The Douro Valley can be accessed by roads that zig-zag up and down the steep hills, although it is probably easier and certainly more scenic to travel by rail or boat. The Linha do Douro is one of Europe’s great rail journeys, connecting Porto with the towns surrounding the Douro River. The one hundred and seventy five kilometer route joins the river at Mosteiro and runs alongside it for a hundred kilometers before climbing steeply and traveling around unbelievably sharp horse-shoe bends through terraces so steep harvesting them must be nigh-on impossible.

The Douro River was originally fast-flowing and unpredictable but the construction of eight dams in the second half of the last century has rendered it tranquil and lake-like. Before the building of the dams, wine used to be transported downriver in flat-bottomed boats called rabelos. Now it goes on tanker lorries.

The ‘capital’ of the Douro Valley is a town called Peso da Régua, which is dominated by a huge Sandeman’s logo perched on top of a hill. It was here that wines were collected before being transported downriver to Porto. My personal favorite winery is Quinta da Pacheca.

7. Portugal’s Madeira


Lying just a few hundred miles west of Morocco, the Atlantic island of Madeira (famously the birthplace of soccer star Cristiano Ronaldo) is slightly smaller than Cape Cod and home to only 250,000 residents. With its mountainous terrain, rich biodiversity, year-round mild climate and laidback ambience, Madeira draws low-key, active travelers interested in hiking, wine tasting, market tours and other authentic experiences. The island is also known for its elaborate holiday celebrations in December and January, in addition to one of the world’s largest displays of fireworks on New Year’s Eve. Stay at the Belmond Reid’s Palace, where every room has a balcony overlooking the ocean.

São Miguel Island, the largest island in the AzoresSão Miguel Island, the largest island in the Azores.

Thrill-seekers and nature lovers are currently discovering the Azores, a Portuguese archipelago in the middle of the Atlantic Ocean that resembles something akin to the otherworldly landscapes of Avatar. With new direct flights from New York (the journey takes just five hours), the islands beckon with volcanic crater lakes, natural hot springs and black-sand beaches, as well as activities including scuba diving, kayaking, hiking, whale-watching, birding, surfing and more. And while five-star luxury isn’t easy to find here, there are some lovely hotels, such as the contemporary-chic Furnas Boutique Hotel, urban Azor and minimalist White Exclusive Suites & Villas.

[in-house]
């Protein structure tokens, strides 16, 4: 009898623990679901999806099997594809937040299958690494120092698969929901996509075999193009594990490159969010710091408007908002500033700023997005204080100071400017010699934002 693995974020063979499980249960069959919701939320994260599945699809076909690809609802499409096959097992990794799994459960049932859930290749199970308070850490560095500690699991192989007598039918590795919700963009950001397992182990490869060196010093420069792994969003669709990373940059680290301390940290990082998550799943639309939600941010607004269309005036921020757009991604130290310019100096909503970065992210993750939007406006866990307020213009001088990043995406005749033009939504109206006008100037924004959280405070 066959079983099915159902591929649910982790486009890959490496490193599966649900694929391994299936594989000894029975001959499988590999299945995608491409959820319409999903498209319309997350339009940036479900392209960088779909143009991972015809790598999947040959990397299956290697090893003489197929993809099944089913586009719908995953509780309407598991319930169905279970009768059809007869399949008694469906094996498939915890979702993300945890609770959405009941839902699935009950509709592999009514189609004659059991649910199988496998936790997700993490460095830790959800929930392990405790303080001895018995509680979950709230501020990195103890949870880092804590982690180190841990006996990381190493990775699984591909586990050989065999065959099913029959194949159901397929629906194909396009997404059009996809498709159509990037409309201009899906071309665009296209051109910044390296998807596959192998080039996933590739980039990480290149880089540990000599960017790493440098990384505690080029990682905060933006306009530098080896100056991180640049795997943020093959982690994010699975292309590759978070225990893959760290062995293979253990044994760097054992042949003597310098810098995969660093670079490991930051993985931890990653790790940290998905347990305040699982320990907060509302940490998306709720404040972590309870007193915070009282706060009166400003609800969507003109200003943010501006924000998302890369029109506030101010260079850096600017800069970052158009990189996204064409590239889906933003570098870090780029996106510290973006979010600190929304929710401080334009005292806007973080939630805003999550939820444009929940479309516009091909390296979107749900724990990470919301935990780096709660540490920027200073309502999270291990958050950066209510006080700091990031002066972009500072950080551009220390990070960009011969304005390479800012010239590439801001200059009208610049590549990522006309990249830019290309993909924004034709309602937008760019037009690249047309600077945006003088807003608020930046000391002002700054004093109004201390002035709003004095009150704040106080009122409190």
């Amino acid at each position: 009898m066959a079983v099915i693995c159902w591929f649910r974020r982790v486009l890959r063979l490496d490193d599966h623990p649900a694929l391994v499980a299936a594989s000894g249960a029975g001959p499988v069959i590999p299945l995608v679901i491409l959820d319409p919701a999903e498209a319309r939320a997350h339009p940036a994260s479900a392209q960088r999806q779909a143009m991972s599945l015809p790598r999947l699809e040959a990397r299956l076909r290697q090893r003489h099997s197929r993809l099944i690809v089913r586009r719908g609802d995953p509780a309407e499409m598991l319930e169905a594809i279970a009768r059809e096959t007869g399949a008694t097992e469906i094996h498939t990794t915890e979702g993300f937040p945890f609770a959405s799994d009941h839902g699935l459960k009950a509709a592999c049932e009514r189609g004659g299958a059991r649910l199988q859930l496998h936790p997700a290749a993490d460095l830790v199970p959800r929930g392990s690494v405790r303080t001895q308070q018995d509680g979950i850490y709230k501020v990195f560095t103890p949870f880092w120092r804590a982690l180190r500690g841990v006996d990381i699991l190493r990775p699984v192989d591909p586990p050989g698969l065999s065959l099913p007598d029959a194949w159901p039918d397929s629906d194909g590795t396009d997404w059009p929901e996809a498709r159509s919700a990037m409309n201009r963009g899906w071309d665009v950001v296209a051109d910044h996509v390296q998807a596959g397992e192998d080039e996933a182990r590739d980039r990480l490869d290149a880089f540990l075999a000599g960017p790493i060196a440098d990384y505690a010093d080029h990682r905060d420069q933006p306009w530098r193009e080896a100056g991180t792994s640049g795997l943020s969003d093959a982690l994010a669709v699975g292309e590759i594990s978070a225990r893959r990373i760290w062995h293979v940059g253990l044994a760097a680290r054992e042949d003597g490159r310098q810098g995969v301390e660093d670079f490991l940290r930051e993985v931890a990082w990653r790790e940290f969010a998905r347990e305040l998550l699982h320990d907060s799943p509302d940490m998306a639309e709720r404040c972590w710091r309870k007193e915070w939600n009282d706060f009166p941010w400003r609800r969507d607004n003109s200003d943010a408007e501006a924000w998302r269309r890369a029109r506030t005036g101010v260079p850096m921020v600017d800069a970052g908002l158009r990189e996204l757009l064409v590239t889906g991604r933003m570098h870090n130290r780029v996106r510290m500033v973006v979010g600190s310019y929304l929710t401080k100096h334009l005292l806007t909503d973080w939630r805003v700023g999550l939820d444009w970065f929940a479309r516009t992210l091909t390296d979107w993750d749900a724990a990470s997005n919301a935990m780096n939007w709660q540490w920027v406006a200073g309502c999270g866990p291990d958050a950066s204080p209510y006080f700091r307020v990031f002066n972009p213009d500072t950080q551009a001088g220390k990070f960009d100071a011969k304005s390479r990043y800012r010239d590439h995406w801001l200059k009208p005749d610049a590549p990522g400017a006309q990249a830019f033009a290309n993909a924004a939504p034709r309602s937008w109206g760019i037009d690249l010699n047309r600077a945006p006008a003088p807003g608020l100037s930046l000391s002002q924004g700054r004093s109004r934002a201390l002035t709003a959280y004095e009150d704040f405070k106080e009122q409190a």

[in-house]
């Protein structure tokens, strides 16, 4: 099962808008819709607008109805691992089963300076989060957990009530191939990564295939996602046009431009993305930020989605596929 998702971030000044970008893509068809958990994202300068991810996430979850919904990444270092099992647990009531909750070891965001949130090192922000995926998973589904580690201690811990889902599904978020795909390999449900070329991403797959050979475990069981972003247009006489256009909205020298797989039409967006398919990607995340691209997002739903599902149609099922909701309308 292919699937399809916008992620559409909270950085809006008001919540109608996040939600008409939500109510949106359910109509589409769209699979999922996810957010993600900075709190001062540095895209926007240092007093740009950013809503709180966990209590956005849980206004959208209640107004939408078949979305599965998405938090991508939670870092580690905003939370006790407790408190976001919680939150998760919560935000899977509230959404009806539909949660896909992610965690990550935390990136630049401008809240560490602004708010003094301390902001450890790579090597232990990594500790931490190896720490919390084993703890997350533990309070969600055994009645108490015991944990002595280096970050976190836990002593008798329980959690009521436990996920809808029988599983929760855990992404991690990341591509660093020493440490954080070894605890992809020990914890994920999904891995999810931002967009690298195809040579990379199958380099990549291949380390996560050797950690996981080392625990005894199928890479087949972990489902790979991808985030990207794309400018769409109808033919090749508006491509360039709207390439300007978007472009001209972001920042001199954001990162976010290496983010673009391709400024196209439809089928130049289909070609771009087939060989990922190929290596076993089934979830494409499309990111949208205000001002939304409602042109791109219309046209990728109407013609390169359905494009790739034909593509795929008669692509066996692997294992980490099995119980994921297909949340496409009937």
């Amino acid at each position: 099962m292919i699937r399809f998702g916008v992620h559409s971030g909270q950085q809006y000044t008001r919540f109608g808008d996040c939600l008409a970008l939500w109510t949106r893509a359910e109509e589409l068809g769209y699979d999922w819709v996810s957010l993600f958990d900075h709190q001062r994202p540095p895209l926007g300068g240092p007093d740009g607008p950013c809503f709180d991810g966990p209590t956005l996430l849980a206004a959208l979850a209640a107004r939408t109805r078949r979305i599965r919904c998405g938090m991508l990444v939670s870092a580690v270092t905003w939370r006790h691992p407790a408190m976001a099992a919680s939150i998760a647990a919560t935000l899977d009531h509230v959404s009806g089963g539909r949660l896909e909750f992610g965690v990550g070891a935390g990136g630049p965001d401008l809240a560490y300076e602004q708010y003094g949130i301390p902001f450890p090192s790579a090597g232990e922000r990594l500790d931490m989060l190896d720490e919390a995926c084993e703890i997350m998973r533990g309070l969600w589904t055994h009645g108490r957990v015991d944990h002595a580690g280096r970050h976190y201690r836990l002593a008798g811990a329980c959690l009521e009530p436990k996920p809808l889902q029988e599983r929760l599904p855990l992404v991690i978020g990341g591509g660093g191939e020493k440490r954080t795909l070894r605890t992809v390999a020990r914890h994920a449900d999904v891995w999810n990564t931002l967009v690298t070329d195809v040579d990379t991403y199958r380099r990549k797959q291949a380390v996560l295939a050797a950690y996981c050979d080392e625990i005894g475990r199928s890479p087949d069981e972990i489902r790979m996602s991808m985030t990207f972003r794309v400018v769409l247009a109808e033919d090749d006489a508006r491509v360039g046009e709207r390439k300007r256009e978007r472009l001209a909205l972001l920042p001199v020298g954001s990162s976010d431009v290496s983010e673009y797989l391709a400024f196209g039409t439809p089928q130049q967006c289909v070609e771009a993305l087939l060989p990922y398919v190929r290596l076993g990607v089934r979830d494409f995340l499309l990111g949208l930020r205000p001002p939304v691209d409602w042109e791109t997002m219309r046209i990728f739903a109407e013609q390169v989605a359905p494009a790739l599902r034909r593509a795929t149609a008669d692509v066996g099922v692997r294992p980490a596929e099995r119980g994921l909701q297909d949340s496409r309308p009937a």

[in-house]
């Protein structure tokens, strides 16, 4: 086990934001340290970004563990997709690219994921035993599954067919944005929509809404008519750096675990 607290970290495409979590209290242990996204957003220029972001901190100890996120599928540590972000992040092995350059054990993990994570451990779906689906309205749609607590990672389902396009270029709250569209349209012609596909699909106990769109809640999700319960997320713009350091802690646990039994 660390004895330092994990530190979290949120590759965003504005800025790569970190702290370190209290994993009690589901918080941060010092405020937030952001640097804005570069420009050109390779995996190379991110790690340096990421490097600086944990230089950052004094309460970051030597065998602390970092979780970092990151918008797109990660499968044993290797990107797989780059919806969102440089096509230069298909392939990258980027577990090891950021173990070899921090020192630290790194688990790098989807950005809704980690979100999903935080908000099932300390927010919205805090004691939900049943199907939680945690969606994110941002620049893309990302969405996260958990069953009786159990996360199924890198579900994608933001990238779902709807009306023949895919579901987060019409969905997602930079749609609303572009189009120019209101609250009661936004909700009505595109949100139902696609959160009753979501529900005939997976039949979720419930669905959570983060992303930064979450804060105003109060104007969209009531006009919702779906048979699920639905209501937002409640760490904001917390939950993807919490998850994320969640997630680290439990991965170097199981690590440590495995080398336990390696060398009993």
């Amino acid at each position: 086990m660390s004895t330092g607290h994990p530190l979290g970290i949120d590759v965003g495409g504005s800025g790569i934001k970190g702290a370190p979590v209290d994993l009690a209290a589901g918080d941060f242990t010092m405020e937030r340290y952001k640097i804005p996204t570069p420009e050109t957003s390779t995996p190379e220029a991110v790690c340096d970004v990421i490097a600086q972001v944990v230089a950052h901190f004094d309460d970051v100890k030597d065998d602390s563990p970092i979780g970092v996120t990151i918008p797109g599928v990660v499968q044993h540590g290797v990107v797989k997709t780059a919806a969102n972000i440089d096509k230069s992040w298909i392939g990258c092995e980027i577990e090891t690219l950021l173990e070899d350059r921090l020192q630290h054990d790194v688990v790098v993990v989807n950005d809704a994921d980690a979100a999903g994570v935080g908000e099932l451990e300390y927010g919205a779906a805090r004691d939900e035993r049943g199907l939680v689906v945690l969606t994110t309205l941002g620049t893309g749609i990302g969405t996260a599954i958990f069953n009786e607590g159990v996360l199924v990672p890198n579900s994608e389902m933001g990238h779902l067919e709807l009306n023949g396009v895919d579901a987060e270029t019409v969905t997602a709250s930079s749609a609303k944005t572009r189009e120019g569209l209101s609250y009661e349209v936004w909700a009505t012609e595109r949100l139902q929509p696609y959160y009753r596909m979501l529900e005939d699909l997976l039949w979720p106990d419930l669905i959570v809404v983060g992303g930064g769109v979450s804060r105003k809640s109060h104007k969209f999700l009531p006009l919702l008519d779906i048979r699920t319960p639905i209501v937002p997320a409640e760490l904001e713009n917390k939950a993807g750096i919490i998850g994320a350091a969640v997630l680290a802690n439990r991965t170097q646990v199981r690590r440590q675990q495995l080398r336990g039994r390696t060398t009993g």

7. Sintra

Eighteen miles and a world away from Lisbon, it’s easy to see why Sintra—with its cool, lush hills and proximity to the Atlantic coast—is where Portuguese royals used to spend their summers.

This UNESCO World Heritage site is a popular day-trip destination by transfer or train from Lisbon. After seeing the 19th-century Romantic architecture, cobblestone streets, and dense forests, you’ll understand why Lord Byron once referred to the town as a “glorious Eden.”

Pena Palace is the main attraction in the quaint town of Sintra. Inspired by German Romantic architecture, it looks like a Disneyland castle, with its pink and yellow towers, ornamental buttresses, and cartoonish gargoyles. The interiors are equally dramatic. Don’t miss the intricately carved ceilings and walls of Queen Amelia’s apartments and the striking all-white reception room. If it’s a nice day, purchase a combo ticket that includes access to the royal gardens.

Next to Pena Palace is the Castle of the Moors. Isolated on its lofty perch, one of the peaks in the Sintra Hills, the Moorish Castle is a fortification founded in the 10th century during the period the Moors occupied the Iberian Peninsula.

Its famous walls snake across the hills with their granite blocks interlinking boulders and cliffs. Its parapet walk provides stunningly unique views out over the town, the Palace of Pena and, further in the distance, the greens of these hills contrast with the blues of the Atlantic Ocean